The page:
Sunday, September 19, 2010

Review Six: Sphinx's Queen

Book: Sphinx's Queen By: Esther Friesner
Pages: 368
Publisher: Random House
How I received: Won
Synopsis:Ancient Egypt springs to life in this enthralling sequel to Sphinx’s Princess. As she did in Nobody’s Princess and Nobody’s Prize, author Esther Friesner offers readers a fresh look at an iconic figure, blending historical fiction and mythology in a heady concoction.
Hunted . . . Overnight, every aspect of Nefertiti’s life has changed. She is no longer living at the royal palace as the intended bride of the crown prince. Instead, she is being chased by the prince and his soldiers for a crime she did not commit.
Hidden . . . Traveling with two of her dearest friends, including the crown prince’s brother, who helped her escape, Nefertiti takes shelter in the wild hills along the Nile’s west bank. She must rely on her own resourcefulness and skills (all those secret archery lessons prove very useful) as the fugitives fight to survive.
Haunted . . . But the need for justice gnaws at Nefertiti. She is determined to plead her case to the Pharaoh and set things right. As she begins to question long-held sacred beliefs—a questioning that could alter the fabric of Egyptian society—her extraordinary journey from commoner to royalty brings adventure, intrigue, and romance.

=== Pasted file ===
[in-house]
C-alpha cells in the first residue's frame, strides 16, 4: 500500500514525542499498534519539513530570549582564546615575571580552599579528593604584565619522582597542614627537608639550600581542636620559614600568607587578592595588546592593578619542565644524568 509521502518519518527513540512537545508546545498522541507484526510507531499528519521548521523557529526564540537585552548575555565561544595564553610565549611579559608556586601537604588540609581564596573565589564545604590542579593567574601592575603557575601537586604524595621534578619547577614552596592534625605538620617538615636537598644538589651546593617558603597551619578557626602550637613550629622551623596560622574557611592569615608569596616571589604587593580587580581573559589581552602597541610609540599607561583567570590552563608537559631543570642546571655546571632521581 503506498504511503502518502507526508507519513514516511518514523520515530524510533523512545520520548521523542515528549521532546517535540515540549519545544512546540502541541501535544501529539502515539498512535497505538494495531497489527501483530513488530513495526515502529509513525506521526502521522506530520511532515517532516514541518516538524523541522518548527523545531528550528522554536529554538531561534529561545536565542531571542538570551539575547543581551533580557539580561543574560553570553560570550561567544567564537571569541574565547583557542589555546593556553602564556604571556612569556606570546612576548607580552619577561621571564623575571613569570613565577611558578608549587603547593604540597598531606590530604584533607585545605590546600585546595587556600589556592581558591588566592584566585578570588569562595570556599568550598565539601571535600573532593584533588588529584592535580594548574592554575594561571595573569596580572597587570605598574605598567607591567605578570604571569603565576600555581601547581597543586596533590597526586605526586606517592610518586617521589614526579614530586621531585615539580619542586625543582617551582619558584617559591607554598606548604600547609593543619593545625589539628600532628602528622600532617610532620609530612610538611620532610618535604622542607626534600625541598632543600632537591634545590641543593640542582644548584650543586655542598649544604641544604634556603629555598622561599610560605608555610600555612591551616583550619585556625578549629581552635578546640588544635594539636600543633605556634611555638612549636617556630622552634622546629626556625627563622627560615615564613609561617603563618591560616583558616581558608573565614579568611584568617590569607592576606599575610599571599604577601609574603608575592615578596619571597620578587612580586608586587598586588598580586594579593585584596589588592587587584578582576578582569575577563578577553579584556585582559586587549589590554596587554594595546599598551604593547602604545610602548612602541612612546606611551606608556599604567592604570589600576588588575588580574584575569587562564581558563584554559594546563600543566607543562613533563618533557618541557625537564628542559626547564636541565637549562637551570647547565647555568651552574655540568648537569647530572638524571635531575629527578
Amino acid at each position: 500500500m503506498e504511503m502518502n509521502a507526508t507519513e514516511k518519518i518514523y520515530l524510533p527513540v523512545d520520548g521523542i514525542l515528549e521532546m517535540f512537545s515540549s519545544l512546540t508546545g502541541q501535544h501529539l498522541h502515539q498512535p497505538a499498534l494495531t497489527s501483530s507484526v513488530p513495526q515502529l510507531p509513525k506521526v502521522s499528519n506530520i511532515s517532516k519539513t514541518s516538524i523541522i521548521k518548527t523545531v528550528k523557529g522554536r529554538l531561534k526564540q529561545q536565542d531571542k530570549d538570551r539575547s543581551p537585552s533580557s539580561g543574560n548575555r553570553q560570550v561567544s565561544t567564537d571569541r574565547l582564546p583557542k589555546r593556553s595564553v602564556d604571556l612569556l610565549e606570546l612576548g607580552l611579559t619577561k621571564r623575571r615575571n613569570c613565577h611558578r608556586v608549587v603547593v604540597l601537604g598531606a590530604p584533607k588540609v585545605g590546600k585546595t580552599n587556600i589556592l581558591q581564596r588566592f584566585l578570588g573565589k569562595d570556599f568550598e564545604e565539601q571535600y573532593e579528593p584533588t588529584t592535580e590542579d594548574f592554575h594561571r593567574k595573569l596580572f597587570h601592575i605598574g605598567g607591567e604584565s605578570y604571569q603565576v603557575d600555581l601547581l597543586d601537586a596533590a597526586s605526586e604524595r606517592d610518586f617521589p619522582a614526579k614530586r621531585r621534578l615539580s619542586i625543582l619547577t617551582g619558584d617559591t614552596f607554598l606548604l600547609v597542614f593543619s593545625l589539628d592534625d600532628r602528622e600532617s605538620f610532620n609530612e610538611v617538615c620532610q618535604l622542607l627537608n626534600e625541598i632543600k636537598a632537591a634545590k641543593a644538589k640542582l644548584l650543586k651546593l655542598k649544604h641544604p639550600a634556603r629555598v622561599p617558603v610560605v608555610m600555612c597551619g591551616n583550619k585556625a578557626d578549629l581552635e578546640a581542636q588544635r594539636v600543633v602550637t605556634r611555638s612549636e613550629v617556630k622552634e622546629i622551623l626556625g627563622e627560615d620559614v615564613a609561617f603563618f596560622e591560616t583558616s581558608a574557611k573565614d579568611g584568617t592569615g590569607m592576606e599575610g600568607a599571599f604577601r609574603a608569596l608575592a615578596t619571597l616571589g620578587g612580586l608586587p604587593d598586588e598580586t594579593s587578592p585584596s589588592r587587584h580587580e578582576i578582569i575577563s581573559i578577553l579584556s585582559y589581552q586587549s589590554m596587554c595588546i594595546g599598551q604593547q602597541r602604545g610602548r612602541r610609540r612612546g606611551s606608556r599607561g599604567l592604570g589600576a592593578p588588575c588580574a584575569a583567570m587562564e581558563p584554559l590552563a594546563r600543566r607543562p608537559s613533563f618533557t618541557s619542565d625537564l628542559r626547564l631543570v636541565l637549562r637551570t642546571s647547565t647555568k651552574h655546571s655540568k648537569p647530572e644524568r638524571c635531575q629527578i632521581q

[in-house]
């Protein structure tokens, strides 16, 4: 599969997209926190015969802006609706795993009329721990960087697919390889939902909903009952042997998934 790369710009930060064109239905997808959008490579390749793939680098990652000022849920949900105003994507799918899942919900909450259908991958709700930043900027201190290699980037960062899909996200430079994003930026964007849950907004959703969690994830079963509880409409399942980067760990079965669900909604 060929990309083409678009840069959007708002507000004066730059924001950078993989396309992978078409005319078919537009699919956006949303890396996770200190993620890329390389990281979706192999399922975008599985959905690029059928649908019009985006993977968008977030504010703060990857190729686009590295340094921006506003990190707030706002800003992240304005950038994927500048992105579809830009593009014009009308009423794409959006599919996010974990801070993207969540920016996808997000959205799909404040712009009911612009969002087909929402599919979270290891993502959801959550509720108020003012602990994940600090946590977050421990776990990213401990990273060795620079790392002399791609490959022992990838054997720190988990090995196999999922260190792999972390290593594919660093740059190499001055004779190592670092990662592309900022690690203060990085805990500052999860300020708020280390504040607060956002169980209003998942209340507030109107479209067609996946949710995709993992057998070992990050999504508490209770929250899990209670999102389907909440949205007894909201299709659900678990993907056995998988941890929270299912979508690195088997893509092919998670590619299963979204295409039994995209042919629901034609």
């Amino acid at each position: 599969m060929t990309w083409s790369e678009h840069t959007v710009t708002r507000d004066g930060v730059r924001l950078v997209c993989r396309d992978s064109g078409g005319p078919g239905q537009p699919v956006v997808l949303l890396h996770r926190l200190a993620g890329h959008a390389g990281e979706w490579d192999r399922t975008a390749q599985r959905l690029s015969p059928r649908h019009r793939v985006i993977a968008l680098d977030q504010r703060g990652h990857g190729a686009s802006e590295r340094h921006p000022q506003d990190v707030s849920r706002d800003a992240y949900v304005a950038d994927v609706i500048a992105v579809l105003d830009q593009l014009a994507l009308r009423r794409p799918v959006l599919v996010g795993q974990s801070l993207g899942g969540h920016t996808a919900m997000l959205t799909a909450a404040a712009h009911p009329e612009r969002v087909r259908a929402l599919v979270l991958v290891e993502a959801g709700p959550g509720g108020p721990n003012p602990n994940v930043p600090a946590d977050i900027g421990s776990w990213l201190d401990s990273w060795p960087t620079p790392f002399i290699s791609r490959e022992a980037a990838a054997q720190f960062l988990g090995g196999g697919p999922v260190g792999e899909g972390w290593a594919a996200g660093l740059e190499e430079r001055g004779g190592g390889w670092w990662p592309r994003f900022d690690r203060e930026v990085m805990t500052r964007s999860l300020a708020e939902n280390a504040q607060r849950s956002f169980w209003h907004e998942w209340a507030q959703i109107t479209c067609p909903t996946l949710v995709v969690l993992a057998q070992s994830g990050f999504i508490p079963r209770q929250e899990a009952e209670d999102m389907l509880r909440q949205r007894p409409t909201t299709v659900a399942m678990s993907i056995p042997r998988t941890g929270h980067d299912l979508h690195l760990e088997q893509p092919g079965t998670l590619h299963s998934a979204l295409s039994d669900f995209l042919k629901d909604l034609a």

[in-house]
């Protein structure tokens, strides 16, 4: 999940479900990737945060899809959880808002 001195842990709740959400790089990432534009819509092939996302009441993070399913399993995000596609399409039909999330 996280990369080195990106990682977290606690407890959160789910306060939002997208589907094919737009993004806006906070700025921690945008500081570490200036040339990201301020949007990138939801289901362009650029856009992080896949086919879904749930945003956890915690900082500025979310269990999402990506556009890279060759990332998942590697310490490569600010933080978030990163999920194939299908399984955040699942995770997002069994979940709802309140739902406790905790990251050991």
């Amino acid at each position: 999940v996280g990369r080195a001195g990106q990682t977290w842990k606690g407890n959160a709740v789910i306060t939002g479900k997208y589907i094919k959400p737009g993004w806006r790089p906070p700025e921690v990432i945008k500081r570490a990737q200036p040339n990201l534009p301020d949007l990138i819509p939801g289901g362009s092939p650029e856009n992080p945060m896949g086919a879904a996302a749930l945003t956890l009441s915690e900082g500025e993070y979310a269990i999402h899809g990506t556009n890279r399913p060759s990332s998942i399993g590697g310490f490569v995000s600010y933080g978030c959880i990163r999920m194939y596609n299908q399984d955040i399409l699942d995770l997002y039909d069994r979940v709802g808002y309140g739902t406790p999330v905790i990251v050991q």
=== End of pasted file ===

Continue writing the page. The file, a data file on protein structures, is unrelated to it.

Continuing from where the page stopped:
My Thoughts: One word: Ireaditinaday! This sequel was so good and I was so sad when I finished it since it’s the last book for the Egyptian theme books. As I said in the first books review, Friesner sure did her research. I did a report on Egypt that took a whole year to finish and spent hours on researching for it and I still learned new things.
SPOILER AHEAD! Her characters were awesome sauce and they all developed through the series. I was actually kind of sad when one of the characters, well, died. SPOILER OVER!
Nefertiti was a girl that I really admired and wanted to be. She’s smart, funny, and downright cool. I loved her relationship with Amenophis and Nava. I could feel her emotions coming off the pages.
The only thing I didn’t like about this book was the somewhat modern language. I give this book an B.


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